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Artist depicts a land of milk and honey

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TO NDR ART1.

Supplied

Indlu kagogo by Joseph Manana.

THE artworks of emerging Durban artists can be seen at the African Art Centre in the exhibition Emerging Eyes – Qal’ukhobona #3. From paintings, works on paper, photographs, embroideries, beadwork to sculpture and ceramics, art lovers are in store for a treat.

According to a press release, Emerging Eyes showcases the work of new artists who attended The Business of Art courses presented by Curate.a.Space and sponsored by the National Arts Council.

This course is targeted at artists who need the skills and contacts to enter the art world.

Tonight chatted to Joseph Manana and Mfundo Mthiyane who are among the artists whose work is on display.

Manana says his love for art grew when he was in high school: “When I was in Standard 8 (Grade 10), one of the teachers saw my talent and asked the principal if he could introduce art as a subject.

“That is how it began for me and I soon made a career out of it. After matric, I moved to Durban and was involved in the community artwork shop.”

Manana says his work in the exhibition represents a land of milk and honey.

“My involvement in art is merely to spread awareness and educational issues. So I focus on people and our surroundings. I was very concerned with the situation of child and woman abuse, violence, rape, drug use and so on.

“So my concept of milk and honey is looking at the freedom that democracy has given us, yet we tend to abuse it. We are not using it in the right way. So I deliver certain messages.

“I’m complaining about the situations that happen around us. I want people to look at the art and it must be an investment. People must look at my work and get a message out of it.”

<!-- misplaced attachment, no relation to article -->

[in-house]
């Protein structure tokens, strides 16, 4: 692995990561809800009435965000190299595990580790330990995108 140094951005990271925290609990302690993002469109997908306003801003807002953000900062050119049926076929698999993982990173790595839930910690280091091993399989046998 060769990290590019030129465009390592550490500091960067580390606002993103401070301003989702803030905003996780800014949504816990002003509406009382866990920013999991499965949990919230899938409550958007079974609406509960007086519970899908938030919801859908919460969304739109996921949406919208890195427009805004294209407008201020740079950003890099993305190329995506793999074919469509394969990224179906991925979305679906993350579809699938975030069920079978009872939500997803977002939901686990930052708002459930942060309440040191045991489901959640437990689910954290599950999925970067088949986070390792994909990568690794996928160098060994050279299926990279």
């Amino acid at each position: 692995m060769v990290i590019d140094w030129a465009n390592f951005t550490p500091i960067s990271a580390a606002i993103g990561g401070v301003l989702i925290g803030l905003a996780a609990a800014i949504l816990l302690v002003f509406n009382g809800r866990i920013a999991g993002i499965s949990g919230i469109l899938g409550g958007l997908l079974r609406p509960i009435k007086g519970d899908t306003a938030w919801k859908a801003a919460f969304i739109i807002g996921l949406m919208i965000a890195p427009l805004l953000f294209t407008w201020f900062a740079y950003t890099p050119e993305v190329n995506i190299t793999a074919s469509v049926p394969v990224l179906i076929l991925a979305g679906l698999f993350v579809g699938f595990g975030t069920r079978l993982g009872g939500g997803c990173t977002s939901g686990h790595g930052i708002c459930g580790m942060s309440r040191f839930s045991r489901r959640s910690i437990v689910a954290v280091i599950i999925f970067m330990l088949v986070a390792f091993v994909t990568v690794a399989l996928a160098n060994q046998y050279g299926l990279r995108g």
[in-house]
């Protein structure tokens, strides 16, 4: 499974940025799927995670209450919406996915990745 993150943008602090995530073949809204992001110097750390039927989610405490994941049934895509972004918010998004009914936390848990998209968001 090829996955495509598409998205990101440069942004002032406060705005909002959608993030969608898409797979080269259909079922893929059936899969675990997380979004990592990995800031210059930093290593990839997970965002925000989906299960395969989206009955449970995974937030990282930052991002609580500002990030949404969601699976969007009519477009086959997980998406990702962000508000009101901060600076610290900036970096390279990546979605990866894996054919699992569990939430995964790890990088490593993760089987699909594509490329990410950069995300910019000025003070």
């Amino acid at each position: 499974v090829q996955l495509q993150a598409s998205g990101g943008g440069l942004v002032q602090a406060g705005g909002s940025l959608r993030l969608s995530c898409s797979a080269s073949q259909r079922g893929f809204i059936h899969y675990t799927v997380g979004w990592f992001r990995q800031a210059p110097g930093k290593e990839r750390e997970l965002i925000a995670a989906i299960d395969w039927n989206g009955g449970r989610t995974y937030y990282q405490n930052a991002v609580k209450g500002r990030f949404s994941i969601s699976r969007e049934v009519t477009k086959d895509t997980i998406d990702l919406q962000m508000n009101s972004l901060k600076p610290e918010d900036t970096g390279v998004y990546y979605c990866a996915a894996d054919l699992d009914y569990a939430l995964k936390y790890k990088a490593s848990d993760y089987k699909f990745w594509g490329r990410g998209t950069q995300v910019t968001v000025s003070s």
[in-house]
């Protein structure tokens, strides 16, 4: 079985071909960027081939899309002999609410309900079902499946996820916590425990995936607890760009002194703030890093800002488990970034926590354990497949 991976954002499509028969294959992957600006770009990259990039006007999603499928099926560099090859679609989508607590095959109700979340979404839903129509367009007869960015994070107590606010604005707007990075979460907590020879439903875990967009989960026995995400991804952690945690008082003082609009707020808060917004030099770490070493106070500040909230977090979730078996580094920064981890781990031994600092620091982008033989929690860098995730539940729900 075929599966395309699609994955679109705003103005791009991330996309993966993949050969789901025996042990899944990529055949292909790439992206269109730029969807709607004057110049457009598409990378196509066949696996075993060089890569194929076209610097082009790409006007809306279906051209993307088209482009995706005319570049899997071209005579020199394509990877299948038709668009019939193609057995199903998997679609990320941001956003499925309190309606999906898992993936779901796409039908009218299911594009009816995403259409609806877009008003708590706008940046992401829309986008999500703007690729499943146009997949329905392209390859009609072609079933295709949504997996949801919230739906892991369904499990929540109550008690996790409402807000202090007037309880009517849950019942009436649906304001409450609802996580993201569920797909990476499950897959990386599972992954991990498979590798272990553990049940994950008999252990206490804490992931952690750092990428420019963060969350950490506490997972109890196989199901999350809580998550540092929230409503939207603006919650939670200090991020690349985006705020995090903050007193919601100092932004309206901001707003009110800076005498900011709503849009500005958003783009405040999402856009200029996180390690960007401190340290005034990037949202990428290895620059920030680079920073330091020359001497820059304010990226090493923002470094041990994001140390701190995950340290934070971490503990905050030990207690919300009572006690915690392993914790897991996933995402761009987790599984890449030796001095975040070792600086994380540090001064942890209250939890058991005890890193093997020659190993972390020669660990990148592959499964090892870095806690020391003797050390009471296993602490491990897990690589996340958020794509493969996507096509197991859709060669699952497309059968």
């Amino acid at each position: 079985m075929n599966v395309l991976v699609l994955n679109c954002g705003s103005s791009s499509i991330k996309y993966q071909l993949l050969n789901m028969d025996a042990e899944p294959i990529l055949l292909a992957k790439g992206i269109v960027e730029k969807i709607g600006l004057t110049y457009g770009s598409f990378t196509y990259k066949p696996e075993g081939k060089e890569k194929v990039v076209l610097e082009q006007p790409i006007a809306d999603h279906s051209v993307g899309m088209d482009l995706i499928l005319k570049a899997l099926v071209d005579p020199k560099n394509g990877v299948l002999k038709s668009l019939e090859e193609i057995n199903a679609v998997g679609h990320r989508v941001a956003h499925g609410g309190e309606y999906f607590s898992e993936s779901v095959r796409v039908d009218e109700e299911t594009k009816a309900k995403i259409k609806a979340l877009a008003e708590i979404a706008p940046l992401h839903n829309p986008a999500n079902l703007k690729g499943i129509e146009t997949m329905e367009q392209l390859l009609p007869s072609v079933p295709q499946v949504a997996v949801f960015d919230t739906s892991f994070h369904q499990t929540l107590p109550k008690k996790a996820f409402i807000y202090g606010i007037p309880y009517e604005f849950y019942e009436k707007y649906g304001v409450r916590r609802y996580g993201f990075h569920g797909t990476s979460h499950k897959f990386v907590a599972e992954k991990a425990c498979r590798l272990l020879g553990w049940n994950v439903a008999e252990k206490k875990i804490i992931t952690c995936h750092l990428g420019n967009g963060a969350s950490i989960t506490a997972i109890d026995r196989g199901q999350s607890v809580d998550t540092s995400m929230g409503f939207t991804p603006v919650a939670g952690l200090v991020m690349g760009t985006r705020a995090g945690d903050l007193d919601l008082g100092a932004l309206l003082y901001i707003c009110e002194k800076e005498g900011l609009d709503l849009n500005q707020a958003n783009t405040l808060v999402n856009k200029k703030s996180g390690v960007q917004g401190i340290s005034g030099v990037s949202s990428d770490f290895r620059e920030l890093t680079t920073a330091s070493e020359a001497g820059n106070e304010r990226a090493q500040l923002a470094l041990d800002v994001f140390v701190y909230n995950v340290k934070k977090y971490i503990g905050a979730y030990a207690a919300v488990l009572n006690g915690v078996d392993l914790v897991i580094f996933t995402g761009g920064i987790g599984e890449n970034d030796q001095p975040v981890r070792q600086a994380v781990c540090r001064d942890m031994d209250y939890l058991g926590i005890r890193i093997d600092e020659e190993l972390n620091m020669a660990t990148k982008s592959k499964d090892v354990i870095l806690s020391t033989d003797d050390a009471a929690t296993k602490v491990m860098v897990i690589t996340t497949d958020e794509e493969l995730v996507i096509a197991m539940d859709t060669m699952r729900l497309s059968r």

Mthiyane has also created artworks from an early age.

He explains: “My uncle is an artist, Thokozani Mthiyane. He used to paste papers on the door and provide crayons for me to draw, so I would also have something to work on when he was busy creating an artwork.

“I love painting figures in space and being occupied by everyday life activities. In a nutshell, my work at the African Art Centre represents everyday life issues.”

With a preferred medium of acrylic paint, Mthiyane says his ideas come from people, animals, buildings and landscapes of his township, Kwadabeka.

He says he sometimes takes pictures of people with his cellphone, transfers them to his laptop and enhances the colour of the image using Photoshop. “Then I start painting from the reference on the screen of my laptop.”

Speaking of the challenges he faced as a young, up-and-coming artist, he says: “The biggest obstacle I’ve faced so far was being broke, because my art was not getting sold. That led to extreme mood swings, stress, despair and creative blocks.

“That is when I decided to fuse graphic/web design and fine art to survive, so I know where to fall when things don’t go well with one aspect of my work”

 

• The exhibition runs at the African Art Centre in Durban until Saturday. Call 031 303 4634.

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